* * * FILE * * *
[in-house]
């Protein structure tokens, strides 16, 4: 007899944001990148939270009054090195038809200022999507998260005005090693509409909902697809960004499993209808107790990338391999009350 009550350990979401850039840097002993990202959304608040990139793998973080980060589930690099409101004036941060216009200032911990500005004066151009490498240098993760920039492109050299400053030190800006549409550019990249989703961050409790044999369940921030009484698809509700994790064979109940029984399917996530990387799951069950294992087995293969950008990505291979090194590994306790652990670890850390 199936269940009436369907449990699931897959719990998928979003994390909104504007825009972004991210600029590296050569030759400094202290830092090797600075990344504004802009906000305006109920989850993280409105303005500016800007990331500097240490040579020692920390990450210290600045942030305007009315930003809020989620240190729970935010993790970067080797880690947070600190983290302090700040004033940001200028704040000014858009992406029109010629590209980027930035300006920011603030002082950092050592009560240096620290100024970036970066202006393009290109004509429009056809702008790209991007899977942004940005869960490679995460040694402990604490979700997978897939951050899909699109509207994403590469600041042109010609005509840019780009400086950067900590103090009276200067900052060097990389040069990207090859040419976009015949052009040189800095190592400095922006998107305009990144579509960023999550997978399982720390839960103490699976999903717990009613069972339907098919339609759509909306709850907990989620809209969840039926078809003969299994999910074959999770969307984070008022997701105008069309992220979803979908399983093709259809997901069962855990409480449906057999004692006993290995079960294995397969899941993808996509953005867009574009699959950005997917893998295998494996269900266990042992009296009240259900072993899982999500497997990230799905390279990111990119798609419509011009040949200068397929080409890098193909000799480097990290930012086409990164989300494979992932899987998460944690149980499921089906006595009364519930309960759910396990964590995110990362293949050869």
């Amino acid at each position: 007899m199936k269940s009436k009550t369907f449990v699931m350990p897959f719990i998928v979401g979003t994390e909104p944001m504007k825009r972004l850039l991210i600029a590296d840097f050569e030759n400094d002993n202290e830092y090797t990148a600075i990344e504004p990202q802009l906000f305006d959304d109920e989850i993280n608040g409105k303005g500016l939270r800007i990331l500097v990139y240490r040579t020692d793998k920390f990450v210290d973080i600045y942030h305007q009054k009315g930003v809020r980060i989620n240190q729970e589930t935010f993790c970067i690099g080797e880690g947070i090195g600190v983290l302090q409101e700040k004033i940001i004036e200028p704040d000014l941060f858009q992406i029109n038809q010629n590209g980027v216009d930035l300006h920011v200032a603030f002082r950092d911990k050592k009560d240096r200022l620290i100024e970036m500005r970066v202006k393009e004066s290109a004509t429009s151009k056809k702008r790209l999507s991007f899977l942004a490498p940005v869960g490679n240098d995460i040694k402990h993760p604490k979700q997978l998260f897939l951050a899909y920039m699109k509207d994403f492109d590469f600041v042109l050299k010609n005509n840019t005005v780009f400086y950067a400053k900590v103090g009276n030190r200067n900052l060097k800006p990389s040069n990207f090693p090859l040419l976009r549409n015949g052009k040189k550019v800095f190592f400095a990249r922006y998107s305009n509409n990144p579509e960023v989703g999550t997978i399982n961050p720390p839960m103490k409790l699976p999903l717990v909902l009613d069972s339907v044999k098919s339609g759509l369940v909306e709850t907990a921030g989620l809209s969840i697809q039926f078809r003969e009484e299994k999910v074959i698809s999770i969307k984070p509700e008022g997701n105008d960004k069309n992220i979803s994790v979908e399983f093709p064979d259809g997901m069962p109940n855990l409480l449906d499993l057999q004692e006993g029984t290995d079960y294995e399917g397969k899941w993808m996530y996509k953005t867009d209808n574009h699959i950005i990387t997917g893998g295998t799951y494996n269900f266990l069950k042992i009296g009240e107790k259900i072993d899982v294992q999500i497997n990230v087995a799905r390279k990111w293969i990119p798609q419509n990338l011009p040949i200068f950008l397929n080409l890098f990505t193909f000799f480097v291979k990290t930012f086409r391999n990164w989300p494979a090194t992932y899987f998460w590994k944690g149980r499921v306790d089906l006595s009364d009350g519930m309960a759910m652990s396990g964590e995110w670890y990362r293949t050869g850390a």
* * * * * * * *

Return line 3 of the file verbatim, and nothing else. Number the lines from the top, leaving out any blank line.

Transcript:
């Amino acid at each position: 007899m199936k269940s009436k009550t369907f449990v699931m350990p897959f719990i998928v979401g979003t994390e909104p944001m504007k825009r972004l850039l991210i600029a590296d840097f050569e030759n400094d002993n202290e830092y090797t990148a600075i990344e504004p990202q802009l906000f305006d959304d109920e989850i993280n608040g409105k303005g500016l939270r800007i990331l500097v990139y240490r040579t020692d793998k920390f990450v210290d973080i600045y942030h305007q009054k009315g930003v809020r980060i989620n240190q729970e589930t935010f993790c970067i690099g080797e880690g947070i090195g600190v983290l302090q409101e700040k004033i940001i004036e200028p704040d000014l941060f858009q992406i029109n038809q010629n590209g980027v216009d930035l300006h920011v200032a603030f002082r950092d911990k050592k009560d240096r200022l620290i100024e970036m500005r970066v202006k393009e004066s290109a004509t429009s151009k056809k702008r790209l999507s991007f899977l942004a490498p940005v869960g490679n240098d995460i040694k402990h993760p604490k979700q997978l998260f897939l951050a899909y920039m699109k509207d994403f492109d590469f600041v042109l050299k010609n005509n840019t005005v780009f400086y950067a400053k900590v103090g009276n030190r200067n900052l060097k800006p990389s040069n990207f090693p090859l040419l976009r549409n015949g052009k040189k550019v800095f190592f400095a990249r922006y998107s305009n509409n990144p579509e960023v989703g999550t997978i399982n961050p720390p839960m103490k409790l699976p999903l717990v909902l009613d069972s339907v044999k098919s339609g759509l369940v909306e709850t907990a921030g989620l809209s969840i697809q039926f078809r003969e009484e299994k999910v074959i698809s999770i969307k984070p509700e008022g997701n105008d960004k069309n992220i979803s994790v979908e399983f093709p064979d259809g997901m069962p109940n855990l409480l449906d499993l057999q004692e006993g029984t290995d079960y294995e399917g397969k899941w993808m996530y996509k953005t867009d209808n574009h699959i950005i990387t997917g893998g295998t799951y494996n269900f266990l069950k042992i009296g009240e107790k259900i072993d899982v294992q999500i497997n990230v087995a799905r390279k990111w293969i990119p798609q419509n990338l011009p040949i200068f950008l397929n080409l890098f990505t193909f000799f480097v291979k990290t930012f086409r391999n990164w989300p494979a090194t992932y899987f998460w590994k944690g149980r499921v306790d089906l006595s009364d009350g519930m309960a759910m652990s396990g964590e995110w670890y990362r293949t050869g850390a």